Thursday, 5 July 2012

Existing Structure of GoI-its Strengths and Weaknesses

Extract ARC2: Report 13 "Organisational Structure of Government of India", pgs 68-70

Existing Structure of the GoI

The work of Government of India is distributed into different Ministries/ Departments. 

A Department has also been defined in the General Financial Rules as follows:
(1)  A department is responsible for formulation of policies of the government in relation to business allocated to it and also for the execution and review of those policies.
(2) For the efficient disposal of business allotted to it, a department is divided into wings, divisions, branches and sections.
(3) A department is normally headed by a secretary to the Government of India who acts as the administrative head of the department and principal adviser of the Minister on all matters of policy and administration within the department.
(4) The work in a department is normally divided into wings with a Special Secretary/Additional Secretary/Joint Secretary in charge of each wing..."

Strengths and Weaknesses of the Existing Structure: The existing structure of the Government of India has evolved over a long period. It has certain inherent strengths which have helped it stand the test of time. However, there are weaknesses also which render the system slow, cumbersome and unresponsive.

a. Time Tested System – adherence to rules and established norms: have maintained stability during times of crisis; and where necessary innovative structures have been created.
b. Stability: The structure of Government staffed by the permanent civil servants has provided continuity and stability during the transfer of power from one elected government to the other. This has contributed to the maturing of our democracy.
c. Commitment to the Constitution – political neutrality: has prevented politicisation of government programmes and services; and has helped in the evolution of institutions based on the principles enshrined in the constitution.
d. Link between policy making and its implementation: the staffing pattern has maintained this link promoting the concept of cooperative federalism (concept of federalism where nation, states and local administrations work cooperatively to address issues).

e. A national outlook amongst the public functionaries: transcending parochial boundaries and strengthening  national integration. 

a. Undue emphasis on routine functions: The Ministries of Government of India are often unable to focus on their policy analysis and policy making functions due to the large volume of routine work that they are saddled with. This leads to national priorities not receiving due attention. Often, functions which are bestcarried out by the state or local Governments or could easily be outsourced continue to be retained with the union Government.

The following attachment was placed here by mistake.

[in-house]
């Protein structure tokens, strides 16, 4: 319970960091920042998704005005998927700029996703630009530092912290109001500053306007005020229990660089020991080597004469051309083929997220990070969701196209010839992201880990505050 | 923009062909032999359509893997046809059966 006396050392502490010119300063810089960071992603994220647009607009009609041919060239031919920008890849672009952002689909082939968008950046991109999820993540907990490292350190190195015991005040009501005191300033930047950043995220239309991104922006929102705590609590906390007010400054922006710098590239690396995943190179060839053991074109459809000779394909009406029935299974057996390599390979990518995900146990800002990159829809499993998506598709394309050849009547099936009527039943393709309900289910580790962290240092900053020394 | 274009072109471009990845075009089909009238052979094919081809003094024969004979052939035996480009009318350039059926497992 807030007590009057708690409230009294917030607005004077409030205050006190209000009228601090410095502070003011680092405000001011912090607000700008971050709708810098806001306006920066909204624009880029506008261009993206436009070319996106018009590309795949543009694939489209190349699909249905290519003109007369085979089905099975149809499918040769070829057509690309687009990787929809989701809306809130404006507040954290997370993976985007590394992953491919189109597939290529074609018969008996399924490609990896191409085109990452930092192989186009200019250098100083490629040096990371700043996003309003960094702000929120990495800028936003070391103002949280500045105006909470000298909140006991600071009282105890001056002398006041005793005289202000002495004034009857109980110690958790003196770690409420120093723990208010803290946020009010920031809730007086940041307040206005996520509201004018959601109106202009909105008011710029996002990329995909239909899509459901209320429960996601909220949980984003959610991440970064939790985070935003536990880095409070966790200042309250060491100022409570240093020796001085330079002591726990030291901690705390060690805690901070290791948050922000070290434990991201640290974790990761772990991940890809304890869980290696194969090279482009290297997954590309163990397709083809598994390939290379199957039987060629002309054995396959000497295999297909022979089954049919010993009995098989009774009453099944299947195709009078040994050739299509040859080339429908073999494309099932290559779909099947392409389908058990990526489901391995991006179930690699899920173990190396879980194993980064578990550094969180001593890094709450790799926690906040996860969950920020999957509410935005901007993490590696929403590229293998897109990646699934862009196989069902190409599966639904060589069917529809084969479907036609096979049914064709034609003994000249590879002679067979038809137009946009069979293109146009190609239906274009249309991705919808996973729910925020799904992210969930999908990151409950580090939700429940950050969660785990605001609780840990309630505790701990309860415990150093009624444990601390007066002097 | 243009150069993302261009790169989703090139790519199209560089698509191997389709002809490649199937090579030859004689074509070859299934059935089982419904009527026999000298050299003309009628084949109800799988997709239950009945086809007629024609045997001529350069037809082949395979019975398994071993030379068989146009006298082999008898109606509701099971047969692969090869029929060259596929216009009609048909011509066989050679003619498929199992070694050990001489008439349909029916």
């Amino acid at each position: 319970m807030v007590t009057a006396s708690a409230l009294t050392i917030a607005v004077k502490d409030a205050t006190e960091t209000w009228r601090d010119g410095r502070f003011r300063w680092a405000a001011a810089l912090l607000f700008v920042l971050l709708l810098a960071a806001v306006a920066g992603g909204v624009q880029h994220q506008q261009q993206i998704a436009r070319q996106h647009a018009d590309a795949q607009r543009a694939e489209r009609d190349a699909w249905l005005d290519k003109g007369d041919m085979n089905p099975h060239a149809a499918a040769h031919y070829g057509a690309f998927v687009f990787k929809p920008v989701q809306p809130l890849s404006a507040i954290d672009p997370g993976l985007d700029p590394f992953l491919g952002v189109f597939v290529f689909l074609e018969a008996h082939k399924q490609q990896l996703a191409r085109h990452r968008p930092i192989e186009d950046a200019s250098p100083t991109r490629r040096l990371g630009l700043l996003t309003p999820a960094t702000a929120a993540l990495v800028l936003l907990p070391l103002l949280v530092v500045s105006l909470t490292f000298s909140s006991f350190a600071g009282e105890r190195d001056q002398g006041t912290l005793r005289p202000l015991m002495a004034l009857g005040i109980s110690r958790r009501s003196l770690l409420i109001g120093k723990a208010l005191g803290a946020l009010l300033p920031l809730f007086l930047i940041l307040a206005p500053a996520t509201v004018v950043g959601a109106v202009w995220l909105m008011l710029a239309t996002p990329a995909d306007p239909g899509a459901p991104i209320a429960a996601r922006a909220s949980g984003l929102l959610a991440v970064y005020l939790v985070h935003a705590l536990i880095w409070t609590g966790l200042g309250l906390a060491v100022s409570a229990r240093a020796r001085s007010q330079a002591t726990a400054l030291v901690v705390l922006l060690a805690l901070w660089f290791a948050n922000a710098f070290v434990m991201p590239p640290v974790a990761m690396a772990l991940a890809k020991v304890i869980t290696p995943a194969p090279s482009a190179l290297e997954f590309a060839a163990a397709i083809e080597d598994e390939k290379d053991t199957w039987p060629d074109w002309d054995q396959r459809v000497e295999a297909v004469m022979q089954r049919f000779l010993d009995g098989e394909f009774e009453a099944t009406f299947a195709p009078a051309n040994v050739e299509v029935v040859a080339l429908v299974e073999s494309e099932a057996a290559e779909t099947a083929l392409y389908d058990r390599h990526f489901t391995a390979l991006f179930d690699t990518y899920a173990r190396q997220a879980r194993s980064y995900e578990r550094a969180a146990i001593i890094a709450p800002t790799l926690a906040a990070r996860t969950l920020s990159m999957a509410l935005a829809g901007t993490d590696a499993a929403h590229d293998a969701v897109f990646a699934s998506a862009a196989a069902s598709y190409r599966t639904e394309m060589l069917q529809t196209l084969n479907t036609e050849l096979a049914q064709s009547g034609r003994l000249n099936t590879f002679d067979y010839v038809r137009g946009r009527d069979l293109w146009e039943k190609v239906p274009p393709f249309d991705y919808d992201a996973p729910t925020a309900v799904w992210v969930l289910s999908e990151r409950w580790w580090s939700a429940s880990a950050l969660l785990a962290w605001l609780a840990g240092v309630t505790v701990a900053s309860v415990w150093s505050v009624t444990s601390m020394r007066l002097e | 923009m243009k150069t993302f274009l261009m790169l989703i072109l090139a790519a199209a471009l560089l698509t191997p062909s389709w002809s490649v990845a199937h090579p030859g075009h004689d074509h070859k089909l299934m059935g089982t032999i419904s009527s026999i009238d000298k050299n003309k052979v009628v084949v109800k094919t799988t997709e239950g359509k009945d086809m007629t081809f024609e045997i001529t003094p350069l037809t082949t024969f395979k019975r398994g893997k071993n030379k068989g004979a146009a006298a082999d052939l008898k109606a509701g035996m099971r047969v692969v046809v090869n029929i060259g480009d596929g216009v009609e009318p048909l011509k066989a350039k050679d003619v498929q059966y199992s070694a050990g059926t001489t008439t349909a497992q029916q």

b. Proliferation of Ministries/Departments - weak integration and coordination: The creation of a large number of Ministries and Departments sometimes due to the compulsion of coalition politics has led to illogical division of work and lack of an integrated approach even on closely related subjects. It has been observed that the Ministries/Departments often carve out exclusive turfs and tend to work in isolated silos. This, at times, detracts from examination of issues from a wide national perspective and in an integrated manner.

c. An extended hierarchy with too many levels: Government of India has an extended vertical structure which leads to examination of issues at many levels frequently causing delays in decision making on the one hand and lack of accountability on the other. Another noteworthy feature of the structure is that several levels 
are redundant as they do not contribute to the decision making process.

d. Risk avoidance: A fall-out of a multi-layered structure has been the tendency towards reverse delegation and avoidance of risk in decision making. Another aspect of the existing structure is an increasing emphasis on consultations through movement of files as a substitute for taking decisions. This leads to multiplication of work, delays and inefficiency.

e. Absence of team work: The present rigid hierarchal structure effectively rules out team work so necessary in the present context where an inter-disciplinary approach often is the need of the hour to respond effectively to emerging challenges.

f. Fragmentation of functions: At the operational level also, there has been a general trend to divide and subdivide functions making delivery of services inefficient and time-consuming. several decades ago, this was captured in a telling manner in a Shankar cartoon, of an official being appointed as “Deputy Assistant 
Director General, Envelopes (Glue)”!

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